Marie-Louise von Franz here uses this information while talking about the psychoanalytic process and the relationship between the analyst and the analysand. But, if we look at this stage in a bigger picture, we can extend it to be more than the integration of the animus or anima; we can see it to be the integration of complexes in general. Remembering that the nigredo was about confronting the shadow, the albedo becomes dealing with what one learns in that confrontation. Hopefully, we learn enough to accept that we own the shadow thus allowing ourselves to withdraw projections. In doing this, we own our complexes and in turn lessen the power of the unconscious to act for us without our awareness. Of course, we know that we can’t master all of this unconscious contents as enough of it is tied into a larger, collective unconsciousness.
I am beginning to see that alchemy is not so esoteric and has become just a way of understanding what is happening to me as I consciously engage with the uncovering of my shadow side. There is no doubt in my mind that in following this path I will become a healthier person, more whole. It’s not perfect, but it is better than what was.
Las grutas de Tzabnah at the edges of a Mexican village called Tecoh in the Yucatan. Grutas are caves, dark places under the surface. In these places one would be well advised to travel with a guide. In the photo that I took displayed above, I used what little natural light I could find, light that filtered through one of the natural openings to the surface above. As I travelled about in this cave, I was limited in how far I could wander as I entered without a source of light or without a guide. My only light was the laser beam from the camera that would flash before I depressed the shutter button completely. Even with this light source, it was a risky business. I walked with one hand above and in front of my head as there were many outcrops of rock hidden in the darkness. Stepping forward was tentative not knowing what would be encountered. In many ways, this is the journey one takes into the under/innerworld of one’s ‘self’.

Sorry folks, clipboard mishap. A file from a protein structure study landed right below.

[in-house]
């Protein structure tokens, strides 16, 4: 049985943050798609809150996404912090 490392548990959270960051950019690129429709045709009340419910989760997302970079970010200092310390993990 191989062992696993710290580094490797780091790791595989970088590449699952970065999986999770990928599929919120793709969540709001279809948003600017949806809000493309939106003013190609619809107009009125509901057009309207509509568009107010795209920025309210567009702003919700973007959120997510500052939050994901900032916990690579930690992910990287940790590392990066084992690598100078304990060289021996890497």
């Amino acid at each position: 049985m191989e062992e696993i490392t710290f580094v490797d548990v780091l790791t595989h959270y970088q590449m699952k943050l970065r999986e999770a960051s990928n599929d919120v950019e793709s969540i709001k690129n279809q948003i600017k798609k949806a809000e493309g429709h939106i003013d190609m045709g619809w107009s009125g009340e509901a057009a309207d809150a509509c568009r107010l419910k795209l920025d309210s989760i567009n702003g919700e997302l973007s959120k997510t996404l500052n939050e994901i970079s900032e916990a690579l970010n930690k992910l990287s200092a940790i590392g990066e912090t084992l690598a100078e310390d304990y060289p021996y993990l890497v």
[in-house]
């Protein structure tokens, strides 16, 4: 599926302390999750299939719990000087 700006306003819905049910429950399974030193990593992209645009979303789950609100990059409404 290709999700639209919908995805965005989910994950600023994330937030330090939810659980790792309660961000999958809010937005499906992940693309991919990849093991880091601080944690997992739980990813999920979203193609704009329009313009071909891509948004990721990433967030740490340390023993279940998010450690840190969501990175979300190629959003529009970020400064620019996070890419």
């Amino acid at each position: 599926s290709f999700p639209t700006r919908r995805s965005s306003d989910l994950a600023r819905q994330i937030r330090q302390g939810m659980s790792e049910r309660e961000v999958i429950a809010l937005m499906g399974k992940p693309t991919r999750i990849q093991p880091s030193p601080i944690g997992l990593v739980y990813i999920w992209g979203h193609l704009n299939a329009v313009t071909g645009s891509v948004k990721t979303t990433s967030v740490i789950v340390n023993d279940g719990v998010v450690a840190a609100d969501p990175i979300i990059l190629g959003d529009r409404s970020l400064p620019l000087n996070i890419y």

Often with the advent of midlife, one is forced to come to terms with the realisation that life must be more than what one has encountered. There must be a deeper aspect, something that gives meaning. It can’t all be about the stuff we collect or the status or sense of presence we craft in our collective encounters. One feels an emptiness, a darkness, a cavern. For those willing and able to risk the unknown, it is the time to find a guide in order to make the descent become about discovery rather than of self-destruction. It is too easy to get lost in the underworld.